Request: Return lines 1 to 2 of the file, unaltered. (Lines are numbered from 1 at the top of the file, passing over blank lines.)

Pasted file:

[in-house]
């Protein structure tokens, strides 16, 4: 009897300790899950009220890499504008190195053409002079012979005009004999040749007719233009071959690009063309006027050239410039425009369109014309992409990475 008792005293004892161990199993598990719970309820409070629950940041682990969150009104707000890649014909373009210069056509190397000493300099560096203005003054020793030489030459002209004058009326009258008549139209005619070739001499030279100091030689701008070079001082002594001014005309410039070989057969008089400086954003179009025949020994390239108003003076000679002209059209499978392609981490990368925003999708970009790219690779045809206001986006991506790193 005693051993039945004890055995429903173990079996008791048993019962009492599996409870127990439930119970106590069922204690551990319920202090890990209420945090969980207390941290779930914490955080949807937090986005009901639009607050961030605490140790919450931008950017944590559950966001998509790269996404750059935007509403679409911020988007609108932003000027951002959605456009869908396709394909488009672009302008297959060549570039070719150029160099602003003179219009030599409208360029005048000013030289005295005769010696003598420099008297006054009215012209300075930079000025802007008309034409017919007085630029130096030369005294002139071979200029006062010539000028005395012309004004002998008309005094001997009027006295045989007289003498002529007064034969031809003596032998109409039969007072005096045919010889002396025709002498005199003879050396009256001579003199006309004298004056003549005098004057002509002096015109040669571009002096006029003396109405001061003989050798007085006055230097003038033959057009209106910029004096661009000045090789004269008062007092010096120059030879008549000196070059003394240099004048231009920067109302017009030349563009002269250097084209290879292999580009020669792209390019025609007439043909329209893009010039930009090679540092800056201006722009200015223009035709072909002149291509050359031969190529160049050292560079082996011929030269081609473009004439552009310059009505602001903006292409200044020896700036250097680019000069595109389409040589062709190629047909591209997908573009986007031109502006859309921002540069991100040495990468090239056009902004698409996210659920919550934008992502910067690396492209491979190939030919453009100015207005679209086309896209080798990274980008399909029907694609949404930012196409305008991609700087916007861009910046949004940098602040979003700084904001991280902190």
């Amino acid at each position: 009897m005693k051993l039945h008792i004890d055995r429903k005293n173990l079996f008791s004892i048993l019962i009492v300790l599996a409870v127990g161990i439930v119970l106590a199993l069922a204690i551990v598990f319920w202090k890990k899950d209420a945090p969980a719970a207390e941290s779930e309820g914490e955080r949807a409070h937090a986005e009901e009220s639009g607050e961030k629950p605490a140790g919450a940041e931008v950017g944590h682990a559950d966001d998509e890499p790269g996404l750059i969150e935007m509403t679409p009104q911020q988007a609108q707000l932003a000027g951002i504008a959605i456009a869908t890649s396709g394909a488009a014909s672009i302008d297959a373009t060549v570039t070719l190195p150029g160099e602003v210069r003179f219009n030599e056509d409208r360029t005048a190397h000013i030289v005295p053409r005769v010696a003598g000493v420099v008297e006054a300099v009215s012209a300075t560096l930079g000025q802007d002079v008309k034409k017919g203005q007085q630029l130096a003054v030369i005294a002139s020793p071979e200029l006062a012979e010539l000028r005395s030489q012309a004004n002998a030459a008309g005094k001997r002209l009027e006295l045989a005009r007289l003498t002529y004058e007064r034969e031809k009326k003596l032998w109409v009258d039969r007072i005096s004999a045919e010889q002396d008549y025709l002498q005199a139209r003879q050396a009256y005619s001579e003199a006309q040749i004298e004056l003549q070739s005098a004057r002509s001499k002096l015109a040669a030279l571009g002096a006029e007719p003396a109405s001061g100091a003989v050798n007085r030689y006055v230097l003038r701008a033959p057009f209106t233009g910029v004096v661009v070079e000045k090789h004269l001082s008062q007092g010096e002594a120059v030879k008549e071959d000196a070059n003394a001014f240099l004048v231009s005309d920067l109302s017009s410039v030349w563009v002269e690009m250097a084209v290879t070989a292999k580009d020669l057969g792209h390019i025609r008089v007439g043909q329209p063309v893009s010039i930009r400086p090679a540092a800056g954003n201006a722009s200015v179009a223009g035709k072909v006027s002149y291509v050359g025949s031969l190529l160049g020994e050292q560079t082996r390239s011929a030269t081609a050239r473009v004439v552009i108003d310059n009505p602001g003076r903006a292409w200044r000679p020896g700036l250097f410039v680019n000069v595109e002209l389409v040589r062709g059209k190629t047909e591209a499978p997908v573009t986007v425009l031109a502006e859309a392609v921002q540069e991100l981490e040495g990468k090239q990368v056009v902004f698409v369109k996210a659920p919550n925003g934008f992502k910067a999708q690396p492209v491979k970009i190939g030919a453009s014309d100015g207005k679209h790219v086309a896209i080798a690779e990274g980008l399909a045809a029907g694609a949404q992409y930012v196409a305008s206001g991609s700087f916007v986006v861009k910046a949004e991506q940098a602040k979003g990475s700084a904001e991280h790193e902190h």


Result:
[in-house]
């Protein structure tokens, strides 16, 4: 009897300790899950009220890499504008190195053409002079012979005009004999040749007719233009071959690009063309006027050239410039425009369109014309992409990475 008792005293004892161990199993598990719970309820409070629950940041682990969150009104707000890649014909373009210069056509190397000493300099560096203005003054020793030489030459002209004058009326009258008549139209005619070739001499030279100091030689701008070079001082002594001014005309410039070989057969008089400086954003179009025949020994390239108003003076000679002209059209499978392609981490990368925003999708970009790219690779045809206001986006991506790193 005693051993039945004890055995429903173990079996008791048993019962009492599996409870127990439930119970106590069922204690551990319920202090890990209420945090969980207390941290779930914490955080949807937090986005009901639009607050961030605490140790919450931008950017944590559950966001998509790269996404750059935007509403679409911020988007609108932003000027951002959605456009869908396709394909488009672009302008297959060549570039070719150029160099602003003179219009030599409208360029005048000013030289005295005769010696003598420099008297006054009215012209300075930079000025802007008309034409017919007085630029130096030369005294002139071979200029006062010539000028005395012309004004002998008309005094001997009027006295045989007289003498002529007064034969031809003596032998109409039969007072005096045919010889002396025709002498005199003879050396009256001579003199006309004298004056003549005098004057002509002096015109040669571009002096006029003396109405001061003989050798007085006055230097003038033959057009209106910029004096661009000045090789004269008062007092010096120059030879008549000196070059003394240099004048231009920067109302017009030349563009002269250097084209290879292999580009020669792209390019025609007439043909329209893009010039930009090679540092800056201006722009200015223009035709072909002149291509050359031969190529160049050292560079082996011929030269081609473009004439552009310059009505602001903006292409200044020896700036250097680019000069595109389409040589062709190629047909591209997908573009986007031109502006859309921002540069991100040495990468090239056009902004698409996210659920919550934008992502910067690396492209491979190939030919453009100015207005679209086309896209080798990274980008399909029907694609949404930012196409305008991609700087916007861009910046949004940098602040979003700084904001991280902190």